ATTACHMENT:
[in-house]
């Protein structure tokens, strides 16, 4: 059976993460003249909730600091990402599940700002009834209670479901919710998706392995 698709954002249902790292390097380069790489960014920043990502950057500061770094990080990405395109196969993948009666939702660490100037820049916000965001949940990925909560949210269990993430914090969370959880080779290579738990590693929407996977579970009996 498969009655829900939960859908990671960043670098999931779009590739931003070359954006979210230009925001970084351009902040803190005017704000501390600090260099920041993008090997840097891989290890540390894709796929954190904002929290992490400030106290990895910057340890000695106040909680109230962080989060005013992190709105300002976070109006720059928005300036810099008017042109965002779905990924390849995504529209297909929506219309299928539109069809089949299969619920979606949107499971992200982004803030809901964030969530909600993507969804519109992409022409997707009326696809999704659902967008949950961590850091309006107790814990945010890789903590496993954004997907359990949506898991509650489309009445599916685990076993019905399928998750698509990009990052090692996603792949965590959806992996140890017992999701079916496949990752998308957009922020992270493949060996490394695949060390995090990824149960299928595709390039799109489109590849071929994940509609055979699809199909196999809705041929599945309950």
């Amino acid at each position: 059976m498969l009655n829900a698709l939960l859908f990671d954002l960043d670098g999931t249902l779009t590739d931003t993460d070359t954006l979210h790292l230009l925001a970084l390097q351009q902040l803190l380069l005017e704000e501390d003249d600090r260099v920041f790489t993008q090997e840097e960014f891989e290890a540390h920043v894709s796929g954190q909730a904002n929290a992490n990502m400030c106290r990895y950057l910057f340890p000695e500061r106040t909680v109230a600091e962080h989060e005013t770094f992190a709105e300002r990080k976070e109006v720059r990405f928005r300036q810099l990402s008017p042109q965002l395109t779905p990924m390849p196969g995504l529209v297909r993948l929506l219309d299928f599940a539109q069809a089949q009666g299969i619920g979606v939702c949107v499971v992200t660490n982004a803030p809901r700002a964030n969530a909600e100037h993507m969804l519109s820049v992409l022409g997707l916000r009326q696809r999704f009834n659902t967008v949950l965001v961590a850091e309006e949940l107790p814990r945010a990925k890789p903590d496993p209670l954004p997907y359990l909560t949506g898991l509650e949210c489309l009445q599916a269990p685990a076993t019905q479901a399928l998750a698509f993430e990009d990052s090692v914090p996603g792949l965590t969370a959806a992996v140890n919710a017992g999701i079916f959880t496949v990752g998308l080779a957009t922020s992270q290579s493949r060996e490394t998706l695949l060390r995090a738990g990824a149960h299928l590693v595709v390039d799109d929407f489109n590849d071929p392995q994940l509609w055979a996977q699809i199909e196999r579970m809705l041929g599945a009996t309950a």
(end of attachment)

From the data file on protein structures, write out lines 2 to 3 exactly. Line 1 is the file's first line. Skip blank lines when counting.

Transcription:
């Protein structure tokens, strides 16, 4: 059976993460003249909730600091990402599940700002009834209670479901919710998706392995 698709954002249902790292390097380069790489960014920043990502950057500061770094990080990405395109196969993948009666939702660490100037820049916000965001949940990925909560949210269990993430914090969370959880080779290579738990590693929407996977579970009996 498969009655829900939960859908990671960043670098999931779009590739931003070359954006979210230009925001970084351009902040803190005017704000501390600090260099920041993008090997840097891989290890540390894709796929954190904002929290992490400030106290990895910057340890000695106040909680109230962080989060005013992190709105300002976070109006720059928005300036810099008017042109965002779905990924390849995504529209297909929506219309299928539109069809089949299969619920979606949107499971992200982004803030809901964030969530909600993507969804519109992409022409997707009326696809999704659902967008949950961590850091309006107790814990945010890789903590496993954004997907359990949506898991509650489309009445599916685990076993019905399928998750698509990009990052090692996603792949965590959806992996140890017992999701079916496949990752998308957009922020992270493949060996490394695949060390995090990824149960299928595709390039799109489109590849071929994940509609055979699809199909196999809705041929599945309950």
């Amino acid at each position: 059976m498969l009655n829900a698709l939960l859908f990671d954002l960043d670098g999931t249902l779009t590739d931003t993460d070359t954006l979210h790292l230009l925001a970084l390097q351009q902040l803190l380069l005017e704000e501390d003249d600090r260099v920041f790489t993008q090997e840097e960014f891989e290890a540390h920043v894709s796929g954190q909730a904002n929290a992490n990502m400030c106290r990895y950057l910057f340890p000695e500061r106040t909680v109230a600091e962080h989060e005013t770094f992190a709105e300002r990080k976070e109006v720059r990405f928005r300036q810099l990402s008017p042109q965002l395109t779905p990924m390849p196969g995504l529209v297909r993948l929506l219309d299928f599940a539109q069809a089949q009666g299969i619920g979606v939702c949107v499971v992200t660490n982004a803030p809901r700002a964030n969530a909600e100037h993507m969804l519109s820049v992409l022409g997707l916000r009326q696809r999704f009834n659902t967008v949950l965001v961590a850091e309006e949940l107790p814990r945010a990925k890789p903590d496993p209670l954004p997907y359990l909560t949506g898991l509650e949210c489309l009445q599916a269990p685990a076993t019905q479901a399928l998750a698509f993430e990009d990052s090692v914090p996603g792949l965590t969370a959806a992996v140890n919710a017992g999701i079916f959880t496949v990752g998308l080779a957009t922020s992270q290579s493949r060996e490394t998706l695949l060390r995090a738990g990824a149960h299928l590693v595709v390039d799109d929407f489109n590849d071929p392995q994940l509609w055979a996977q699809i199909e196999r579970m809705l041929g599945a009996t309950a």